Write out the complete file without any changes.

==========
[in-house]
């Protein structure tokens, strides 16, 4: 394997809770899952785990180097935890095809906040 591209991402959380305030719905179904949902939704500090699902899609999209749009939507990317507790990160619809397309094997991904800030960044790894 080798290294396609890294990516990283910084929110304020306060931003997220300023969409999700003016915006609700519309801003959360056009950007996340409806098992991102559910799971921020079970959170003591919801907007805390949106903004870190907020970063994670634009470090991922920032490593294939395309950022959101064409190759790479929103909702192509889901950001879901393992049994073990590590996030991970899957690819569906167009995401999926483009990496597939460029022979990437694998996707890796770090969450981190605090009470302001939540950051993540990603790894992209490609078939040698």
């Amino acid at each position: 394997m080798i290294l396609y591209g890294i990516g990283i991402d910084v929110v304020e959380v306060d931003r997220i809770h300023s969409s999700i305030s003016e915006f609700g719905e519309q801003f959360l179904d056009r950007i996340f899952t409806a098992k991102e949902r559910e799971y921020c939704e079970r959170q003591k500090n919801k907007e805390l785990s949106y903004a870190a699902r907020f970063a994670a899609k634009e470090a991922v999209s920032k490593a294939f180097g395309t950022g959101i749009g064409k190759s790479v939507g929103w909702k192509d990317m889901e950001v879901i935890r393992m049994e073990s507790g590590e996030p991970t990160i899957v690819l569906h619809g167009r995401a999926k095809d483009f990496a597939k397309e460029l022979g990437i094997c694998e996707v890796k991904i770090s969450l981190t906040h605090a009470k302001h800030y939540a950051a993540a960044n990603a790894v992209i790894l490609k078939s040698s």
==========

[in-house]
């Protein structure tokens, strides 16, 4: 394997809770899952785990180097935890095809906040 591209991402959380305030719905179904949902939704500090699902899609999209749009939507990317507790990160619809397309094997991904800030960044790894 080798290294396609890294990516990283910084929110304020306060931003997220300023969409999700003016915006609700519309801003959360056009950007996340409806098992991102559910799971921020079970959170003591919801907007805390949106903004870190907020970063994670634009470090991922920032490593294939395309950022959101064409190759790479929103909702192509889901950001879901393992049994073990590590996030991970899957690819569906167009995401999926483009990496597939460029022979990437694998996707890796770090969450981190605090009470302001939540950051993540990603790894992209490609078939040698």
């Amino acid at each position: 394997m080798i290294l396609y591209g890294i990516g990283i991402d910084v929110v304020e959380v306060d931003r997220i809770h300023s969409s999700i305030s003016e915006f609700g719905e519309q801003f959360l179904d056009r950007i996340f899952t409806a098992k991102e949902r559910e799971y921020c939704e079970r959170q003591k500090n919801k907007e805390l785990s949106y903004a870190a699902r907020f970063a994670a899609k634009e470090a991922v999209s920032k490593a294939f180097g395309t950022g959101i749009g064409k190759s790479v939507g929103w909702k192509d990317m889901e950001v879901i935890r393992m049994e073990s507790g590590e996030p991970t990160i899957v690819l569906h619809g167009r995401a999926k095809d483009f990496a597939k397309e460029l022979g990437i094997c694998e996707v890796k991904i770090s969450l981190t906040h605090a009470k302001h800030y939540a950051a993540a960044n990603a790894v992209i790894l490609k078939s040698s």